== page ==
Star Empowerment

Deneuve and Depardieu reunite for Potiche

Film icon Catherine Deneuve's first major role was as an umbrella shop sales girl in the 1964 Jacques Demy film The Umbrellas of Cherbourg. Now, nearly a half-century later (with a enormously successful career in between), she can be found playing the unappreciated wife of an umbrella factory owner in Potiche, the latest picture from François Ozon. Potiche is French slang for “trophy wife,” and it aptly describes Deneuve's character Suzanne Pujol when we meet her. She's out for a morning jog but apparently is able to do so without any amount of effort or care. Her tracksuit is spotless, her hair is perfectly coiffed, and her rhythmic exhalations feel more like an accessory than a physical obligation. She even pauses to greet the Disney-esque animals who've come out to say hello and scribbles down a few lines of poetry about them before returning home. Things are much less pleasant at the home Suzanne returns to. Her husband Robert (Fabrice Luchini) is a curt man, to put it kindly, and so gripped by hypertension that everyone tiptoes around him as if he were a time bomb. Daughter Joëlle (Judith Godrèche) is kinder but openly hostile towards her mother's stubborn complacency. Jérémie Renier rounds out the family as her son Laurent, the sympathetic pacifist of the Pujol household. When Robert's angry heart finally does give out (temporarily), Suzanne finds herself suddenly managing the umbrella factory and trying to negotiate her way into the good graces of the workers, who are currently on strike. Luckily, Mayor Babin (Gérard Depardieu) is an old flame who's willing to help, even though he's a tough old lefty, and therefore opposed to the Pujol's privileged way of life. Suzanne's forced submission in a male-dominated society that's just beginning to flirt with the idea of change is obviously serious stuff. But with Ozon's light, almost carefree touch, this story of a woman's journey to empowerment becomes the kind of charming comedy of manners that the French do so well. Potiche is no history lesson anyway, and Ozon is far more interested in playing around with 70s-era visual kitsch (the movie is packed with big colors and split screens) and showcasing his two stars. The bear-like Depardieu is fantastic, huffing and puffing around as the lovelorn mayor. He looks a lot different from the transcontinental heartthrob of earlier years, but he's one of those actors who (like Jimmy Smits) seems to get more interesting with every pound he gains. And Deneuve, still immaculately elegant as she nears 70, proves to be as powerful a screen presence as she ever was and carries the whole picture effortlessly. And it basically is all on her shoulders. Because even with all its socio-political subject matter, as you wade through the disco soundtrack and the compulsive costuming, you realize that there isn't much else of substance. On the other hand, if Catherine Deneuve isn't reason enough to go see a movie, then what is? Potiche may be an inconsequential cinematic confection, but it's fun while it lasts. Grade: B-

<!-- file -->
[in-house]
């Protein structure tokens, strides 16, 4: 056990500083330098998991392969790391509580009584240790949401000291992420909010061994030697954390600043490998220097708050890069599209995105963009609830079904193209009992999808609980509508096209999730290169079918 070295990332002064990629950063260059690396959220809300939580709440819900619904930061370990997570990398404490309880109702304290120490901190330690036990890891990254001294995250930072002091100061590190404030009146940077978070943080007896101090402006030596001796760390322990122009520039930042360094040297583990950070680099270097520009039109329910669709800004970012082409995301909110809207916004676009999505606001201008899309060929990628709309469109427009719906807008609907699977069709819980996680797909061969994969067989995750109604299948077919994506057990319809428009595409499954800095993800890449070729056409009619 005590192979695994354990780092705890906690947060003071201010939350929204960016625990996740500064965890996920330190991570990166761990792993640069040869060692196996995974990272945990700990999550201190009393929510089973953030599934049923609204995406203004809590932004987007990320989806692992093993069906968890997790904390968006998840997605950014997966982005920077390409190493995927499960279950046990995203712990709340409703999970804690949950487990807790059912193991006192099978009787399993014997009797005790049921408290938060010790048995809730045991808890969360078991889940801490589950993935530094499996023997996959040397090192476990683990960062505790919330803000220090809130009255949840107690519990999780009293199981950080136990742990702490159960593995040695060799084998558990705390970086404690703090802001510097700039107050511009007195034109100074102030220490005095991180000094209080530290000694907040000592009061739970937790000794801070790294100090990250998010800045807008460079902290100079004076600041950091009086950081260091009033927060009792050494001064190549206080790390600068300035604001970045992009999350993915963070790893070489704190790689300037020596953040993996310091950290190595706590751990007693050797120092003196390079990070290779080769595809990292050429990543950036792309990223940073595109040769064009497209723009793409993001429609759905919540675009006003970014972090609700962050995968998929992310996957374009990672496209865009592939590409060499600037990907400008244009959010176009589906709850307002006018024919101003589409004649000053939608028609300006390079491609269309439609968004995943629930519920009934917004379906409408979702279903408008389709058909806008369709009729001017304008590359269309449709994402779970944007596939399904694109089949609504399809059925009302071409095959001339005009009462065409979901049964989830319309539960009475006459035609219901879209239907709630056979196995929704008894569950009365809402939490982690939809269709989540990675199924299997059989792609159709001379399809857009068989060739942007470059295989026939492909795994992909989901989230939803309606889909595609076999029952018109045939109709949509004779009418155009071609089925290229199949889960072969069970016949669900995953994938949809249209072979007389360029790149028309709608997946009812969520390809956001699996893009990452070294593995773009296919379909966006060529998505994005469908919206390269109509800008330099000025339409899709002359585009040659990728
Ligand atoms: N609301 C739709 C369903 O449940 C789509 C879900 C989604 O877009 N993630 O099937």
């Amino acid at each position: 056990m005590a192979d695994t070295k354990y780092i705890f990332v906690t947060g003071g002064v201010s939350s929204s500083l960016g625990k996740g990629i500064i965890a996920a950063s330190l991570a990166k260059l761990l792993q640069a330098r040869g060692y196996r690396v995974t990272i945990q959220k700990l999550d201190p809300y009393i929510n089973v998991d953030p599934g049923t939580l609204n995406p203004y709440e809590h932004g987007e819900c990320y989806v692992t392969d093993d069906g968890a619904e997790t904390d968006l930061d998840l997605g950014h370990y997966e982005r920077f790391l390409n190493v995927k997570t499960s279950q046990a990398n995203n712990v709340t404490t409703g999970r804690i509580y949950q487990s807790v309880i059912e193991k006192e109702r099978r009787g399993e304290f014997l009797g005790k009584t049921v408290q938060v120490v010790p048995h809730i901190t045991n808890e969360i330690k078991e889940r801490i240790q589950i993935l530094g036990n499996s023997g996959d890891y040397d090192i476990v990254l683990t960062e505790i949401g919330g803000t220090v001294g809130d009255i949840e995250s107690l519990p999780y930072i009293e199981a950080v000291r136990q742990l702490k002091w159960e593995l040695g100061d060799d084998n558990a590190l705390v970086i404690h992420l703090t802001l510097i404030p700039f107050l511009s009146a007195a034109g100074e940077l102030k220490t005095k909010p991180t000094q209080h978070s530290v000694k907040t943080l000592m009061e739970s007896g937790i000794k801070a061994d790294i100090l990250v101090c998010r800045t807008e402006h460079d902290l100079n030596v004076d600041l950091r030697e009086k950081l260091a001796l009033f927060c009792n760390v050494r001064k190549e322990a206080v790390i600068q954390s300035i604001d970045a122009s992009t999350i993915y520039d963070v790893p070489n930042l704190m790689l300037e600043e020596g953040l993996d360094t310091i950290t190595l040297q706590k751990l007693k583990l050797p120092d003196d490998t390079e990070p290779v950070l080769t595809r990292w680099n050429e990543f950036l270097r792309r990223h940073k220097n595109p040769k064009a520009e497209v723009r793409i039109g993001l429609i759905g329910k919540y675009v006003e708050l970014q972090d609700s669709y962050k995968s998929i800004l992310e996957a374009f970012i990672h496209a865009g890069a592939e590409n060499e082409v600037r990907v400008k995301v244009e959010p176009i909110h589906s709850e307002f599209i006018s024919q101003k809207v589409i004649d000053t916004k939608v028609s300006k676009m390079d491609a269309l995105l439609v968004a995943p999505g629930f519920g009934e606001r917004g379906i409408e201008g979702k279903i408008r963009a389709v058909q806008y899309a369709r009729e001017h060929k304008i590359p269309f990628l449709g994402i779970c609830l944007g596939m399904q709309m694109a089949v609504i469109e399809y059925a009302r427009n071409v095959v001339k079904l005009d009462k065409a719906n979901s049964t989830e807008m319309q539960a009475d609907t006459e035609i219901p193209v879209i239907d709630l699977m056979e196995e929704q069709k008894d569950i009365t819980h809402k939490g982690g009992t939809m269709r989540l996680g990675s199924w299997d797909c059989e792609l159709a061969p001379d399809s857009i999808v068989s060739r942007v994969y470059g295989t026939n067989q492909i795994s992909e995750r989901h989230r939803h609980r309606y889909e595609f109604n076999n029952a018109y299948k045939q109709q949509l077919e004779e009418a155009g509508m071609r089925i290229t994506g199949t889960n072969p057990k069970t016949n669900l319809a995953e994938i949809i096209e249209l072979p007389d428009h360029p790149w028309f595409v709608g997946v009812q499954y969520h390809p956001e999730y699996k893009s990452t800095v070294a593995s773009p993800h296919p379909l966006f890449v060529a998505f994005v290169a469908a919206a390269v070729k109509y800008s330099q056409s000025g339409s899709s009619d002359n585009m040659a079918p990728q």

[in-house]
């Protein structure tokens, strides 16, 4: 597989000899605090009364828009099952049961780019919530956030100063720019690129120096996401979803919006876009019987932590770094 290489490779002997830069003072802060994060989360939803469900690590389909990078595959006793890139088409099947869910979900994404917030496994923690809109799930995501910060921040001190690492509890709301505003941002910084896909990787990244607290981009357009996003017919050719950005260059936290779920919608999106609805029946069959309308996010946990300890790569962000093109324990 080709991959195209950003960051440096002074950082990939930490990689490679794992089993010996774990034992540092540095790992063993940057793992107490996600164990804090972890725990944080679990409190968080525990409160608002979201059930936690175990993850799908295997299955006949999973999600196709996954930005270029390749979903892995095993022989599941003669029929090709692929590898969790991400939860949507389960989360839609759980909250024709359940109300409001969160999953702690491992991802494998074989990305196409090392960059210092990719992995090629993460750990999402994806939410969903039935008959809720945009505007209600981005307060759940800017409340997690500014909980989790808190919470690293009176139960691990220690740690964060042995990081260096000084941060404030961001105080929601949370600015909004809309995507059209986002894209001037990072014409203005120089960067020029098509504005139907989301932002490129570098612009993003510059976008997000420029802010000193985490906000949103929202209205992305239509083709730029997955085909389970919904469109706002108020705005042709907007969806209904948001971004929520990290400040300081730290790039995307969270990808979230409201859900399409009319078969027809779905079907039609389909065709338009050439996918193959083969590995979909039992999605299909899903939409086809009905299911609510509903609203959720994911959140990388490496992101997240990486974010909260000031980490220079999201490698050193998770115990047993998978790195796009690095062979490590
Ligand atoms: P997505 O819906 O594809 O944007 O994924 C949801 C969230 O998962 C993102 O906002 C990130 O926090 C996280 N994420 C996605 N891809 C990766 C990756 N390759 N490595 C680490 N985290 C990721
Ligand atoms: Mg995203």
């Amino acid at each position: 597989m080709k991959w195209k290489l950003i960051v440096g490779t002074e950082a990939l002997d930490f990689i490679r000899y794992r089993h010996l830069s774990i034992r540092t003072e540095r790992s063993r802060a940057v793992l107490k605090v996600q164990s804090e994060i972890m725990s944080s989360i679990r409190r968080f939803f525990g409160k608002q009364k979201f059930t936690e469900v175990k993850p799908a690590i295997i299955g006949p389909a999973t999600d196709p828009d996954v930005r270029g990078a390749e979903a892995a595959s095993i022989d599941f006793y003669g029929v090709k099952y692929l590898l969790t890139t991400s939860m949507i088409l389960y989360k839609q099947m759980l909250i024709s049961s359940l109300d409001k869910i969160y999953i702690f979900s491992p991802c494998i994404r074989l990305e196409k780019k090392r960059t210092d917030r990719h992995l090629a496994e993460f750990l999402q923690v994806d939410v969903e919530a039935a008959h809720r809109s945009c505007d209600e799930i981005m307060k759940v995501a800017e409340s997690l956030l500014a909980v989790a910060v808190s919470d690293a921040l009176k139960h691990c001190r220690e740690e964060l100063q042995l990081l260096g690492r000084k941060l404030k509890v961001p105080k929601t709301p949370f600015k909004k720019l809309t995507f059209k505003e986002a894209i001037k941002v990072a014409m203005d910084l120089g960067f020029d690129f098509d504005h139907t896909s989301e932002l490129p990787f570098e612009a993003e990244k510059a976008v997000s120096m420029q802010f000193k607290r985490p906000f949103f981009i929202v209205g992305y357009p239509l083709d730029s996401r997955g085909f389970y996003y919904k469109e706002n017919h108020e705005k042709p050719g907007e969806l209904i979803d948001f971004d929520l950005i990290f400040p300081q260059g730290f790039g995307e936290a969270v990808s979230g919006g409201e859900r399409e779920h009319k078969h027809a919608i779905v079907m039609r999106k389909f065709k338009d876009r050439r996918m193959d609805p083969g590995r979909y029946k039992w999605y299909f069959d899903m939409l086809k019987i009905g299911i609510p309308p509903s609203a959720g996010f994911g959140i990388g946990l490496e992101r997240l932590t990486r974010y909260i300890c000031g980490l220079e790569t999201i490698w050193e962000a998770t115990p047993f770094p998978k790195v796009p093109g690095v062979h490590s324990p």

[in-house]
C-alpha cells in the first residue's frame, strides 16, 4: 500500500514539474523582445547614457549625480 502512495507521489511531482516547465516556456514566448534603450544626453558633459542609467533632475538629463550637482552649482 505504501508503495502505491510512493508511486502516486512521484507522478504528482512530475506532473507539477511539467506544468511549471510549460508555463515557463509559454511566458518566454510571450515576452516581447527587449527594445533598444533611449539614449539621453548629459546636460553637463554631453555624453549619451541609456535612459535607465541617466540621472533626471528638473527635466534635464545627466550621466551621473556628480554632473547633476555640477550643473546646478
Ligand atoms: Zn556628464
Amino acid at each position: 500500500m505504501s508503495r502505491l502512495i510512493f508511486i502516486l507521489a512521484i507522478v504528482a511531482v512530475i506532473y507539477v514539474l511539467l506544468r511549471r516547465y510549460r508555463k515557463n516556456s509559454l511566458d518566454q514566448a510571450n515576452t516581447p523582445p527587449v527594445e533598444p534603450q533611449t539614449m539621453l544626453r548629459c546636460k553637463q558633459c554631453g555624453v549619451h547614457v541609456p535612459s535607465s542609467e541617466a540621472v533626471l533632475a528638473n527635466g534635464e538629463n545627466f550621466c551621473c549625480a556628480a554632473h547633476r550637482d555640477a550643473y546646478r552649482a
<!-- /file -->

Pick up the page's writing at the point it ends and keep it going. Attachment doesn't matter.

posted at 03:42 pm
on Wednesday, June 01st, 2011


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